Look at that picture whilst listening to She Keeps Bees.

Or alternatively listen to 12 hours of Deckard’s Apartment sound (via 3liza).

Look at these old forms of media. I have boxes of these old tape things. This one is made by a company that doesn’t even exist anymore, and it and they were EVERYWHERE.

Sergei Eisenstein looking at actual film (via various}.

Here’s an old photo taken on film with accompanying commentary on Instagram:

Clearing out the garage and the study ready for them to be demolished is proving a slow and emotional process. You find the strangest artifacts. This is me doing a “selfie ” in the nineties. Alone on a boat in the River Mekong (long story). The idea of travelling solo for months at a time is very far away from where I am now. That is not a bad thing. Look, I’m doing my best Hunter S Thompson like an actual ****. Unfortunately one can’t really pull it off when one has the face of a baby.

…and yes I did paint that t-shirt myself.

Sometime later I took another selfie, with a phone obviously. and I submitted it to Molly Broxton‘s GDSP project, a collaborative photography project which you can get involved with here. It’s been going for a while now the idea is that one person suggests a prompt which others follow, and if you submit you will then have a turn at suggesting a prompt yourself. I might write a longer post about what happened when I submitted a prompt and the extraordinary stories that came out of that. Here is a montage of the batch from the first ever prompt.

Jim Woodring (on Facebook), pointed out this tumblr where someone was posting examples of one of a very strange old comic called the Wiggle Much.

Some pottery animation from Jim Le Fevre and the gang:

Andy Thomas has done some nice work visualising bird song:

Thom Yorke from Radiohead appears to be posting up drawings. Not sure if they are his or not.

..and here’s some Giacometti from the Paris Review.


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365 Day Sketch Project Update: 38-54

I’ve given myself a few weeks off, with the Big Clearout taking over pretty much every spare moment I have. It’s a shame because I would’ve like to have drawn many of the items we’ve been passing on as a record of past times. But the speed and quantity of things going meant that I just didn’t find the time to do it. Also tiredness.

38/365. Sometimes it’s good draw stuff just to calm yourself down. A complicated week continued today when, amongst other things, a computer power unit died loudly in my actual face. This is Fudge. Look he’s dug up somebody else’s flowers, he wants to be your friend. I wrote some comics about him. They’re on the internet. They end badly. Fountain pen. Notebook: Zebulon.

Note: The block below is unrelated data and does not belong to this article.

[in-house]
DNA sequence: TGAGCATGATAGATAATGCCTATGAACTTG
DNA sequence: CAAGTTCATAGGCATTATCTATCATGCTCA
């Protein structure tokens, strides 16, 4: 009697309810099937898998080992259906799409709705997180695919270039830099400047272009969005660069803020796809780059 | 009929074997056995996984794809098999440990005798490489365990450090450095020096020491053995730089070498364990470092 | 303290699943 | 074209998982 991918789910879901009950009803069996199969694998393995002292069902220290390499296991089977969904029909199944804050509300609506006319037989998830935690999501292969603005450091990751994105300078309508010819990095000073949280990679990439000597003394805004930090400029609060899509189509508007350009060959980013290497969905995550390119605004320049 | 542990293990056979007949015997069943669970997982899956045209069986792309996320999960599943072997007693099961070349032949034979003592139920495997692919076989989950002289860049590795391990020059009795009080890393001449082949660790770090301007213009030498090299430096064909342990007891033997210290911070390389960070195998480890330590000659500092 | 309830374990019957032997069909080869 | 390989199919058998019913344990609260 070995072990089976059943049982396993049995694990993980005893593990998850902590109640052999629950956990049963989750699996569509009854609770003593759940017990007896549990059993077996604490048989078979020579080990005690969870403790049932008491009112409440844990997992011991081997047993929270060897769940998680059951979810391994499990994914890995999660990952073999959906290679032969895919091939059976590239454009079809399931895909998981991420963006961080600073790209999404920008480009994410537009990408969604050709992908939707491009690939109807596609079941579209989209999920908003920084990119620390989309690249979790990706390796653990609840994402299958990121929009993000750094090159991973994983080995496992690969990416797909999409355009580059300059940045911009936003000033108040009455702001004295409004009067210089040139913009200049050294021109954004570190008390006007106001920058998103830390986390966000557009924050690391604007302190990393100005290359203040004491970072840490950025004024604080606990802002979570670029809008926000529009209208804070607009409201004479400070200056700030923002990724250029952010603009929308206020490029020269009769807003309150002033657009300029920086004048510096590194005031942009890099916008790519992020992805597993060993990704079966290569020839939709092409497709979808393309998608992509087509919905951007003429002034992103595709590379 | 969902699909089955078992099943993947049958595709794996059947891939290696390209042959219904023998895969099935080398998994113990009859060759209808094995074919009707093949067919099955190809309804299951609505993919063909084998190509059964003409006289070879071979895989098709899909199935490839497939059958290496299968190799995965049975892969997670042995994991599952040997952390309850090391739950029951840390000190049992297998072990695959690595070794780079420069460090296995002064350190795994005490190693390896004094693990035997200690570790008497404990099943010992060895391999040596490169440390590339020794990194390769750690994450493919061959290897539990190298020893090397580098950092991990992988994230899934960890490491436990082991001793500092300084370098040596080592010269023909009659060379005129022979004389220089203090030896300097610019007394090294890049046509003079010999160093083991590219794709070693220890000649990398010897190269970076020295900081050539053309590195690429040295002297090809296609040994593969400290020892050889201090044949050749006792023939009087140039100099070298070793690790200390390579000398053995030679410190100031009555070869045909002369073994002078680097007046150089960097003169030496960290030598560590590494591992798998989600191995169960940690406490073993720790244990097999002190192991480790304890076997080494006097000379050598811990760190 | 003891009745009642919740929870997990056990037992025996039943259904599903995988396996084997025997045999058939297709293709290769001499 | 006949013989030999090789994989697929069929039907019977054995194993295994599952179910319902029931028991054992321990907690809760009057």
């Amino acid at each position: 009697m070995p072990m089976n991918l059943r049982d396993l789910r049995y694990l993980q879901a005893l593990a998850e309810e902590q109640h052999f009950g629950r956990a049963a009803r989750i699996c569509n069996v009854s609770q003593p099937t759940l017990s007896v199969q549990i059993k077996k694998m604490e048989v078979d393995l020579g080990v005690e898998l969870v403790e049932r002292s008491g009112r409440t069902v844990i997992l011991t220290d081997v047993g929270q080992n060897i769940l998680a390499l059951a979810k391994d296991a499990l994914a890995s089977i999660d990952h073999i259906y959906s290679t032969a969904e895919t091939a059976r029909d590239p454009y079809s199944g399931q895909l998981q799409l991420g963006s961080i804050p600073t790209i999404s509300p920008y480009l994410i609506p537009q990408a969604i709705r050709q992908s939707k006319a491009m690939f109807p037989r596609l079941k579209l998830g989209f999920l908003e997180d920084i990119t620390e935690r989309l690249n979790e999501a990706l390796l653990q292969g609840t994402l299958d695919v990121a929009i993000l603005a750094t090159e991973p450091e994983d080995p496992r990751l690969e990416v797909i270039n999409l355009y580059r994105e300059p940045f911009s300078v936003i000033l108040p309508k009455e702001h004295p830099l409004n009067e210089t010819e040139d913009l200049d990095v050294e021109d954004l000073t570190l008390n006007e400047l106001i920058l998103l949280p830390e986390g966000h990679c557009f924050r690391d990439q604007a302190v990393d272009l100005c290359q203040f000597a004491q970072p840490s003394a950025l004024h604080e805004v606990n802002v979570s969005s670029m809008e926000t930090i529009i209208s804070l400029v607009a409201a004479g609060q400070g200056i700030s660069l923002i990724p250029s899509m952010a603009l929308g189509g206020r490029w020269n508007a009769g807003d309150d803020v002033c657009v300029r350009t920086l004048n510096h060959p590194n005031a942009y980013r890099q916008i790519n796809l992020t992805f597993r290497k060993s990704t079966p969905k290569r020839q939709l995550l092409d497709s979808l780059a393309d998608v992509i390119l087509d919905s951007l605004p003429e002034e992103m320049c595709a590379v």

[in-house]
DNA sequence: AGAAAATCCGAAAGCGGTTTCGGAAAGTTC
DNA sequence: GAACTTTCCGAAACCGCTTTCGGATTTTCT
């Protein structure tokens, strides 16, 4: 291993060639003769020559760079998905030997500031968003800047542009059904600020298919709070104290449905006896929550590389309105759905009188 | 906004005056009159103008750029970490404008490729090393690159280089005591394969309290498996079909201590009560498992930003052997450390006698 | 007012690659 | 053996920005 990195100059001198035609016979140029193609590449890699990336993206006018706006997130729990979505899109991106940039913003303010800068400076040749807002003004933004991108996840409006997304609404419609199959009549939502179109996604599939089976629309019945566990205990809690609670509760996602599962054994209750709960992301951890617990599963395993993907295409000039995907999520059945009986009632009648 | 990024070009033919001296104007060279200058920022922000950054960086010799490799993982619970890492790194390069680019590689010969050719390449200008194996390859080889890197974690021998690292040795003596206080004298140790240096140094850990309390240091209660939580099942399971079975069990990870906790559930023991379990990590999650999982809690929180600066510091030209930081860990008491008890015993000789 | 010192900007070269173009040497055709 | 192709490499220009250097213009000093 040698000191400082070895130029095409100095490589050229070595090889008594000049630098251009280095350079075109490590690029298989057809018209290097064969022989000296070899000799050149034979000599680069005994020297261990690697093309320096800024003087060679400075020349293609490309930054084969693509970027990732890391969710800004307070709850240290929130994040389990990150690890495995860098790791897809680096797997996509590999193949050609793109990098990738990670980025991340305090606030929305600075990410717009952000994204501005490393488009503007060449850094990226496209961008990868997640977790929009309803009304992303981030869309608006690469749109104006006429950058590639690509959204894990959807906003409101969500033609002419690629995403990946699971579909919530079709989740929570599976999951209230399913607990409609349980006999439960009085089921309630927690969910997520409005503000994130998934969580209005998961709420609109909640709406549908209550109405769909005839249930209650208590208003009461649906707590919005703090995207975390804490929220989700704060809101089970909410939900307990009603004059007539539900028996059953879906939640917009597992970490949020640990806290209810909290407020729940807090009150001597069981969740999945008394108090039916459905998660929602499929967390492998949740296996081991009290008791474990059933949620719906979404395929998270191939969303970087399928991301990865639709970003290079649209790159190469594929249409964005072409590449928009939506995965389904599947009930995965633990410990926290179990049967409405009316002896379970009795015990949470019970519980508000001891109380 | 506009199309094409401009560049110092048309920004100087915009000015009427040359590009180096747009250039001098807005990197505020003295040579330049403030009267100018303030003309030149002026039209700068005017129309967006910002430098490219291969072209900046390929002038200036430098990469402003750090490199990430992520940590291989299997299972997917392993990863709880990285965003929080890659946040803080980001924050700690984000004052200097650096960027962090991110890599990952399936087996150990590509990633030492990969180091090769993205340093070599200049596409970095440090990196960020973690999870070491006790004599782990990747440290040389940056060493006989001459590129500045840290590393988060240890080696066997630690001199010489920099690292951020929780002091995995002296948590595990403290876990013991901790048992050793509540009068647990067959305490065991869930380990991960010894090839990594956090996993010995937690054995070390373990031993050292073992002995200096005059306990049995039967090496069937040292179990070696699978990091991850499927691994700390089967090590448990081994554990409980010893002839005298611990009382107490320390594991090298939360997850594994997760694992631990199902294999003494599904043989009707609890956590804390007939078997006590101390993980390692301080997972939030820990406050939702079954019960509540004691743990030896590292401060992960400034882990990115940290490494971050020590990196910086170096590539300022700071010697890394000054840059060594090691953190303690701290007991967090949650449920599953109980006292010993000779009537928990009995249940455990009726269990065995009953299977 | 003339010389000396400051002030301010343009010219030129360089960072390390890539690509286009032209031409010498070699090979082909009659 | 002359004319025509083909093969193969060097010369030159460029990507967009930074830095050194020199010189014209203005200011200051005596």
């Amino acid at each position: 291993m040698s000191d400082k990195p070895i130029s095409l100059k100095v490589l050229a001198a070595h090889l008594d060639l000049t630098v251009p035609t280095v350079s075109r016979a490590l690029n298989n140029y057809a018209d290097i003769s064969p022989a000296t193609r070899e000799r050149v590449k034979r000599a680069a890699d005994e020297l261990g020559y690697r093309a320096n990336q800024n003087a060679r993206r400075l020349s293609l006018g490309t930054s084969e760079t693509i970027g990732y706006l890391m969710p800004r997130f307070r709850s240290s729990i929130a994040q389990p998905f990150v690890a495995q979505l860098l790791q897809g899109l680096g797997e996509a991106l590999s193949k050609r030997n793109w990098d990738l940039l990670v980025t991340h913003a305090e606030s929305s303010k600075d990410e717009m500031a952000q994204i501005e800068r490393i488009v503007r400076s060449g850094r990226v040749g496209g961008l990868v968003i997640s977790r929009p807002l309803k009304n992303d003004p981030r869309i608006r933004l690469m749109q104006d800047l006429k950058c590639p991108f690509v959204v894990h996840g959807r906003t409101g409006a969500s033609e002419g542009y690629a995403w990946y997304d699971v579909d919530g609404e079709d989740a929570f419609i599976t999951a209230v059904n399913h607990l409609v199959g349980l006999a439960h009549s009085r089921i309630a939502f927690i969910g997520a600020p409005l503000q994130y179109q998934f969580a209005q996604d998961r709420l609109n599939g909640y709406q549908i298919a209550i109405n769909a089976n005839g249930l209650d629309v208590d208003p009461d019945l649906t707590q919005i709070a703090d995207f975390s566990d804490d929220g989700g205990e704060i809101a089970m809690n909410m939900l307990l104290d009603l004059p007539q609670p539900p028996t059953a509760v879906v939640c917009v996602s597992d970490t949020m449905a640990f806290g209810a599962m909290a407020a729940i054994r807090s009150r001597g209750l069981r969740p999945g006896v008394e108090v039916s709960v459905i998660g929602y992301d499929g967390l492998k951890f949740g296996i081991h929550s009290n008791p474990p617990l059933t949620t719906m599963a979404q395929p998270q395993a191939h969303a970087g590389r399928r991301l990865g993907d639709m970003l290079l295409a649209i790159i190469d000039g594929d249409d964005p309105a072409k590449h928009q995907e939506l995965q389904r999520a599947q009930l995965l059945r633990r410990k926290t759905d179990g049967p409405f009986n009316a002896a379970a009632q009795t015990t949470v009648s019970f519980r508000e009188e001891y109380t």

39/365 Wacom pen, wand of power. Slightly less magical since they added those silly buttons down the side of the tablet there. Drawn at work whilst waiting for something to happen, which seems to be occurring a lot today. Pencil. Notebook: Ethel. Mood: Impatient.

40/365. Flars. I fckn luv flars. Pencil and fountain pen. Notebook: Ethel.

41/365. Caster wheel on very old piece of furniture we just repurposed into a different part of the house. We are undergoing a major reorganising, lots of memories being resurfaced. Pencil and fountain pen. Notebook: Leonidas.

42/365. Daisies on a summer evening. Overlayed the subject using #photoblender. Pencil and fountain pen. Notebook: Ethel.

43/365. Not from life, from brain. Eye flowers crop up from time to time. This one asks for rain, the heavens bestow. There was a baby hedgehog out and about in our garden today. Apparently they venture out in daylight when they are thirsty. Family members left out (specially purchased) cat food and some water to drink. Like carrots and brandy for a very small spikey Father Christmas. Fingers crossed all is well. ‘Night. V-ball. Notebook: Ethel.

44/365. Fancy mantlepiece complete with ornamental #cats. Fountain pen. Notebook: Leonidas.

45/365 Chillin’ in the Park. Pencil. Notebook: Leonidas.

46/365. Wave breakers on #Hunstanton beach. With accompanying canoeists and the distant far side of the Wash. The sea was like glass today. V-ball. Notebook: Leonidas.

47/365. Various attempts at the #WashMonster as it made it’s way on shore. It’s an ex-military amphibious landing craft re-purposed as an anthropomorphic tourist fun ride. #EastCoast. Actual picture to follow. V-ball. Notebook: Leonidas.

48/365. Silver birch outside the window. Spent a bit longer than usual on this one. I’m on holiday, deal with it. Pencil, V-ball and grey Stabilo point 88. Notebook: Ethel.

49/365. An actual flamboyance of flamingos. Special guesting from 26/365 and 33/365. Fountain pen and V-ball. Notebook: Leonidas.

50/365. Various “folks” toing and froing from a large play area. Two bits of pages badly comped in photoblender. Oh, and it’s number 50. Five Oh. #Fifty. L. #50. V-ball. Notebook: Leonidas.

51/365. Bit behind. Here’s my keys. Pencil and marker pen. Notebook: Ethel.

52/365 Cows and lamas. (Obvs) Puxton Park. Pencil. Notebook: Ethel.

53/365 Wet rocks on a rainy day. Pencil Notebook: Zebulon

54/365 “I ride this beat like a tractor”. This is a tractor. #tractors (I’m tired) Pencil. Notebook: Leonidas